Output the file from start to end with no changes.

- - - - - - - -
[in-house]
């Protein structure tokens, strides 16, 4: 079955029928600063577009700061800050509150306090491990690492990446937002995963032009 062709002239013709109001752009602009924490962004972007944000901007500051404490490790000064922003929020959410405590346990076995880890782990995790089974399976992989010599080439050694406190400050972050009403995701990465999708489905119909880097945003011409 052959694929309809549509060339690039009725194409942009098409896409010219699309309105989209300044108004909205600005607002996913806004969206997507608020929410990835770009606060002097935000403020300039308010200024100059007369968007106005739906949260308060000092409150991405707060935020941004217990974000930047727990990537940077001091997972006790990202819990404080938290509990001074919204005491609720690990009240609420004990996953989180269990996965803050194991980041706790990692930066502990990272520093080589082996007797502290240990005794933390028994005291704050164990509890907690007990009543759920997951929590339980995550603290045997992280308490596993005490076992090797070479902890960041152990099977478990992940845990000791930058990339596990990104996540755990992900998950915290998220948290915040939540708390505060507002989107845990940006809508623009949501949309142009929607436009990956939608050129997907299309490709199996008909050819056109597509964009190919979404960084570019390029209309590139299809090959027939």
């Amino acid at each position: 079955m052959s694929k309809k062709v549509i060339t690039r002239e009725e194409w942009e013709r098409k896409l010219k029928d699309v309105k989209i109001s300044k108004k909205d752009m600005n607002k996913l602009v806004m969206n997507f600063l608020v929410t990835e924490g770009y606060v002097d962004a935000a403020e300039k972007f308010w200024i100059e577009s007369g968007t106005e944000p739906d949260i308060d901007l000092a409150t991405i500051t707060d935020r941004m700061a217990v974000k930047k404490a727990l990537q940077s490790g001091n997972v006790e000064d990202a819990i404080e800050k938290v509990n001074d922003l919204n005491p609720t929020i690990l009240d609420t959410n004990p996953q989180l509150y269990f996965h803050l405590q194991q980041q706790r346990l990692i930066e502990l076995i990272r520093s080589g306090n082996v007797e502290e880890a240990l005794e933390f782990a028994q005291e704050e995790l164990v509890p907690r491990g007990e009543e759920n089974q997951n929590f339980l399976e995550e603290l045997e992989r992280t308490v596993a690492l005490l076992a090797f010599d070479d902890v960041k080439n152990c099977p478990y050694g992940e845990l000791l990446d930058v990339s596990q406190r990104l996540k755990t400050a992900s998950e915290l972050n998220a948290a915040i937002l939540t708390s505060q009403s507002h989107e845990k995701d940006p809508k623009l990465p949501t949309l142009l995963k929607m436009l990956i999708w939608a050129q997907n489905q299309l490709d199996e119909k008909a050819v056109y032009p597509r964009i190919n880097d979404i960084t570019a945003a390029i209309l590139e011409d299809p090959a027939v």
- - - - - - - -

[in-house]
């Protein structure tokens, strides 16, 4: 079955029928600063577009700061800050509150306090491990690492990446937002995963032009 062709002239013709109001752009602009924490962004972007944000901007500051404490490790000064922003929020959410405590346990076995880890782990995790089974399976992989010599080439050694406190400050972050009403995701990465999708489905119909880097945003011409 052959694929309809549509060339690039009725194409942009098409896409010219699309309105989209300044108004909205600005607002996913806004969206997507608020929410990835770009606060002097935000403020300039308010200024100059007369968007106005739906949260308060000092409150991405707060935020941004217990974000930047727990990537940077001091997972006790990202819990404080938290509990001074919204005491609720690990009240609420004990996953989180269990996965803050194991980041706790990692930066502990990272520093080589082996007797502290240990005794933390028994005291704050164990509890907690007990009543759920997951929590339980995550603290045997992280308490596993005490076992090797070479902890960041152990099977478990992940845990000791930058990339596990990104996540755990992900998950915290998220948290915040939540708390505060507002989107845990940006809508623009949501949309142009929607436009990956939608050129997907299309490709199996008909050819056109597509964009190919979404960084570019390029209309590139299809090959027939």
């Amino acid at each position: 079955m052959s694929k309809k062709v549509i060339t690039r002239e009725e194409w942009e013709r098409k896409l010219k029928d699309v309105k989209i109001s300044k108004k909205d752009m600005n607002k996913l602009v806004m969206n997507f600063l608020v929410t990835e924490g770009y606060v002097d962004a935000a403020e300039k972007f308010w200024i100059e577009s007369g968007t106005e944000p739906d949260i308060d901007l000092a409150t991405i500051t707060d935020r941004m700061a217990v974000k930047k404490a727990l990537q940077s490790g001091n997972v006790e000064d990202a819990i404080e800050k938290v509990n001074d922003l919204n005491p609720t929020i690990l009240d609420t959410n004990p996953q989180l509150y269990f996965h803050l405590q194991q980041q706790r346990l990692i930066e502990l076995i990272r520093s080589g306090n082996v007797e502290e880890a240990l005794e933390f782990a028994q005291e704050e995790l164990v509890p907690r491990g007990e009543e759920n089974q997951n929590f339980l399976e995550e603290l045997e992989r992280t308490v596993a690492l005490l076992a090797f010599d070479d902890v960041k080439n152990c099977p478990y050694g992940e845990l000791l990446d930058v990339s596990q406190r990104l996540k755990t400050a992900s998950e915290l972050n998220a948290a915040i937002l939540t708390s505060q009403s507002h989107e845990k995701d940006p809508k623009l990465p949501t949309l142009l995963k929607m436009l990956i999708w939608a050129q997907n489905q299309l490709d199996e119909k008909a050819v056109y032009p597509r964009i190919n880097d979404i960084t570019a945003a390029i209309l590139e011409d299809p090959a027939v």